We live by the river: all very nice. The view is beautiful and there is much to admire. On balmy sunny days we enjoy a slow walk up along the bank, past a lock to where the shops and cafes are to enjoy a nice cup of coffee and grumble about life in our harmless domestic manner.
We are not alone in enjoying the local habitat. Birds in many forms enjoy it too, plus the odd fox, squirrel and other wildlife. Some of these species are more welcome than others. For reasons I am not sufficiently educated to speculate on, spiders also seem very fond of the this environment, and quite a number of them gather on our windows. Being three stories up, and the windows designed as they are, there is little more we can do but admire their busy housebuilding hunting and dietary habits as they spin their lives away on the other side of the glass. I am an observor by nature so the chance to study them at length is something i enjoy.
However, life being what it is, some of these industrious fellows seem to tire of life on the outside and can be found constructing a new home on the ceiling, between chairs, or just scuttling urgently across the carpet and under the sofa, no doubt to attend some urgent meeting we are unaware of. In my baffling and possibly irritating way I am fairly tolerant of their comings and goings and always watch their movements with interest. My partner is not as hospitable on this matter as I, and often I am forced to ask them to leave employing a glass and a piece of paper so they can renew their exploration of the world outside our home.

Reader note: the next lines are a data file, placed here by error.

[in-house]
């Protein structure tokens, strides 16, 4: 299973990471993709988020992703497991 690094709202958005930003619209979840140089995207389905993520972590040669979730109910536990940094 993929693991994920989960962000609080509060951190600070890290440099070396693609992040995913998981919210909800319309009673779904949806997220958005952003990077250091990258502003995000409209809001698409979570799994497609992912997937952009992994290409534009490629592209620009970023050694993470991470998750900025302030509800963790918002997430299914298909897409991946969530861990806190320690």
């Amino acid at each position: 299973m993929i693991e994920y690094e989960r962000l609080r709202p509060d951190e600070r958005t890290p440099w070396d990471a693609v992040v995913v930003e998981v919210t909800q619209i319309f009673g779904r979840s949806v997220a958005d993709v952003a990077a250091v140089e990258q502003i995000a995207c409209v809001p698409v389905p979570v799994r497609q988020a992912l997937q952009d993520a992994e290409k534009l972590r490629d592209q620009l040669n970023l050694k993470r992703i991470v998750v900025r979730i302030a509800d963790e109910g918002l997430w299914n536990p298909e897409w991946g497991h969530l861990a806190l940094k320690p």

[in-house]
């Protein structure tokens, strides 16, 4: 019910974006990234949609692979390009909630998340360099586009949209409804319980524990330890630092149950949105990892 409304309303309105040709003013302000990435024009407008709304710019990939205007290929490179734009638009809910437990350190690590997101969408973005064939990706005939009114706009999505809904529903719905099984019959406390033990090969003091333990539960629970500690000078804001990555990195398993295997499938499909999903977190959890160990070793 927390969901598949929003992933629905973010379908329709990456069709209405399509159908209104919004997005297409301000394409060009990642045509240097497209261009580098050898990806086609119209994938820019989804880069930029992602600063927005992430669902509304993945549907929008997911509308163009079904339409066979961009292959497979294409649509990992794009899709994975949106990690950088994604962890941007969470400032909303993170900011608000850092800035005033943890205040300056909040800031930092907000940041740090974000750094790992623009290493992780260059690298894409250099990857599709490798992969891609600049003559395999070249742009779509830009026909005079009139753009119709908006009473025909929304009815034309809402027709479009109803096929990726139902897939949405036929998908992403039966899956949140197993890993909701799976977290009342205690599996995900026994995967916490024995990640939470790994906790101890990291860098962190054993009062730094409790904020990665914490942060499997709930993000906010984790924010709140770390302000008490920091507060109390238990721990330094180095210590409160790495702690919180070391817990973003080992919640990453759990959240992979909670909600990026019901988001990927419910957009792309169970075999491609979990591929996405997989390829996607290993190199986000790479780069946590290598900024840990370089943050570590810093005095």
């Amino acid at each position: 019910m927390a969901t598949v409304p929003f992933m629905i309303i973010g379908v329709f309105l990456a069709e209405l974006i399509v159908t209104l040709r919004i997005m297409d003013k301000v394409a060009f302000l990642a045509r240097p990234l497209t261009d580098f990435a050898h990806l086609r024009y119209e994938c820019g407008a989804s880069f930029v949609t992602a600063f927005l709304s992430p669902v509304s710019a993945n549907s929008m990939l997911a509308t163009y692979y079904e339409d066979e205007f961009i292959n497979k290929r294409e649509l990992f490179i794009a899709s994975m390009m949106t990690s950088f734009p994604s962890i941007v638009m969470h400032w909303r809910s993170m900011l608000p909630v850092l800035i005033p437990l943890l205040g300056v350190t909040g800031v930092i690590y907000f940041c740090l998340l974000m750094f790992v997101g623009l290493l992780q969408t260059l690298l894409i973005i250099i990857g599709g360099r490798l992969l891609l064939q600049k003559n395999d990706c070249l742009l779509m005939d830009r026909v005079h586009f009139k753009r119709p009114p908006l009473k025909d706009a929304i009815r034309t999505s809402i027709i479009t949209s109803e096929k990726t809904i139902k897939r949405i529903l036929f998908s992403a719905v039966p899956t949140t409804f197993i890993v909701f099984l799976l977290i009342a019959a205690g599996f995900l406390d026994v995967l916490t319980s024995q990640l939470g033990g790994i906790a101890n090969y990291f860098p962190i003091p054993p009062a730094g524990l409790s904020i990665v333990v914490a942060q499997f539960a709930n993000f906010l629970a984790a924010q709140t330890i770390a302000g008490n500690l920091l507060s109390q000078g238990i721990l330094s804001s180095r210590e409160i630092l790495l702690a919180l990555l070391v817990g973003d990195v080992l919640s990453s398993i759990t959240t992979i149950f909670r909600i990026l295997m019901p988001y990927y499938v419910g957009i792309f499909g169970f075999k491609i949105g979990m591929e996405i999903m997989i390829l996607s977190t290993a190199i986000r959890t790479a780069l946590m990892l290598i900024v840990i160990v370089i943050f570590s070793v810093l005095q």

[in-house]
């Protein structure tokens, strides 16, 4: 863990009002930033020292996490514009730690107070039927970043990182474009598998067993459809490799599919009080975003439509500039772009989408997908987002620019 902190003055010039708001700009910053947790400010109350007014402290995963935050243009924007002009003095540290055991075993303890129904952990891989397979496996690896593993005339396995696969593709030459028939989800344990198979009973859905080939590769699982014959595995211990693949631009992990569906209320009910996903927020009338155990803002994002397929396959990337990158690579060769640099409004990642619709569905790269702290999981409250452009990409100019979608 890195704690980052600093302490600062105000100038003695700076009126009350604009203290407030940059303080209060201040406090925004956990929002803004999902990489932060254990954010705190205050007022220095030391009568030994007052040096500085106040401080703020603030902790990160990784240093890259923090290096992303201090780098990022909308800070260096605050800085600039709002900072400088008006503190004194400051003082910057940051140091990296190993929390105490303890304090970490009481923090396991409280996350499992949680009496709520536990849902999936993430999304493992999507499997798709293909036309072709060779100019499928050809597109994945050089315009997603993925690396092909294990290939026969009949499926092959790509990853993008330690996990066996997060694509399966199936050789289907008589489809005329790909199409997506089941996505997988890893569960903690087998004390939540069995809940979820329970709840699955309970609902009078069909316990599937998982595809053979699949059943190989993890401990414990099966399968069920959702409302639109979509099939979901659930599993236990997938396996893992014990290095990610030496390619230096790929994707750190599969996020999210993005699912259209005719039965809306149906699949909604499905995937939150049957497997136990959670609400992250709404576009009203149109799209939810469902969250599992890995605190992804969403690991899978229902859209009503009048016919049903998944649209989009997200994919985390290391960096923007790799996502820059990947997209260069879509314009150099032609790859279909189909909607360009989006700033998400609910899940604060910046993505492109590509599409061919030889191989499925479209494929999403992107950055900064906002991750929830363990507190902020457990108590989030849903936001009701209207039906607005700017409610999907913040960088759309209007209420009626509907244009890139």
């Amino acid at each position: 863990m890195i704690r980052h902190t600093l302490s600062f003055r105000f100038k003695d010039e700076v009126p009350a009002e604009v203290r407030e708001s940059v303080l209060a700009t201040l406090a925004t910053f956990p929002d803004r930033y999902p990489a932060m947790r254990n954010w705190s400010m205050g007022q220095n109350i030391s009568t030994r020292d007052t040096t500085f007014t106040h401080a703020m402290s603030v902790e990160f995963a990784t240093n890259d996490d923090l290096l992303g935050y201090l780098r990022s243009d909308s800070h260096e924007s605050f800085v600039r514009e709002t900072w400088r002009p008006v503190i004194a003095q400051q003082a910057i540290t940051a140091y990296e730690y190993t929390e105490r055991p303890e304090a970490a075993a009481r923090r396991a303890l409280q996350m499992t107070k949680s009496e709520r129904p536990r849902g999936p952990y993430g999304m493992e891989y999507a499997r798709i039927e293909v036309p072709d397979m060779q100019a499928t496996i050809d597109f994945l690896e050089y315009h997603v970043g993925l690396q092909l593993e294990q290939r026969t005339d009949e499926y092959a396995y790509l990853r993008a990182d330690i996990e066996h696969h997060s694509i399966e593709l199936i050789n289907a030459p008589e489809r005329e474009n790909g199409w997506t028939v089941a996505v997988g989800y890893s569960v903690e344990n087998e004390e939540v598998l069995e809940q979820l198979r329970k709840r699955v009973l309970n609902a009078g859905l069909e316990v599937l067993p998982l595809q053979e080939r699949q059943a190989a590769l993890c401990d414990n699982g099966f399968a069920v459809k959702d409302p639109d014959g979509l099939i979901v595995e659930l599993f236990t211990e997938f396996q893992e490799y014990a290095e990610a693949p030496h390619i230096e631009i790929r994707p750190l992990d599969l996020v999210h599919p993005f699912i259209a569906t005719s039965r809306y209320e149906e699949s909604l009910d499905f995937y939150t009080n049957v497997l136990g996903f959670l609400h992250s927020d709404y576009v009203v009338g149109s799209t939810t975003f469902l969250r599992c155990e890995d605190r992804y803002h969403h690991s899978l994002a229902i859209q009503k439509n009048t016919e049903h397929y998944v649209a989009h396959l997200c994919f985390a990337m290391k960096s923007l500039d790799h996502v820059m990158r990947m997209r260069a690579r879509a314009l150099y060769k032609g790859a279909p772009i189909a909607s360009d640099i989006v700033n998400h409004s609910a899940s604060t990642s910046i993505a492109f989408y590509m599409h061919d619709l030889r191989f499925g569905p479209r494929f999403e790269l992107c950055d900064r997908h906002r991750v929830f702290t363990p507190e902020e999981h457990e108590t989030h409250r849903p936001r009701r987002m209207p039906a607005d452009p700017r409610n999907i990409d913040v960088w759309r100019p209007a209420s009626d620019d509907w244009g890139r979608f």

The nature of insects, as far as I can gather, is not over complex in comparison to man. One spider of the same sub species is pretty much identical in character to the next so that when you understand the lifestyle of one you can understand the lifestyle of all. As we move up the food chain things get harder to read until your finally reach the baffling variety of motivations and instincts present in man.
In a crisis we can react in a million different ways, sometimes startling or even shocking ourselves by our response and the moment of self discovery. Emotions rise out of the deep washing away so many of our preconceptions till we are left gasping and clinging onto some dear memory or memento of a happier time. Most of all I am struck by how many people say how little they know about themselves and what moves them, so skillful do we become at sheltering from unwelcome intrusion by others or ourselves. Learning about the outside world can be less threatening and shock free than examining our own motives and nature.
We can seem to be in harmony with ourselves, and with our partners till some event rips aside that cosy presumption demonstrating that the person we loved and trusted has become a familiar stranger. We can become metaphors for each others lives, and lenses through which we each examine the passing world. In time we view the behaviour of our friends or partners as being as predictable as those of spiders, and that is where the danger lies. We are, and always will be, on some levels, a mystery.
Thoughts can develop which we feel we cannot share till an unspoken gulf emerges between our behaviour and our feelings. Like the voyage into space or deep beneath the ocean, an honest self-examination can be full of discovery, shock and surprise. Thinking this I remind myself that it is unwise to become complacent about our own feelings or those of the people we love. As I find so often in these journals complacency often comes before the storm. As a sailor will tell us, “enjoy the ocean on which you sail but be ready for all eventualities”.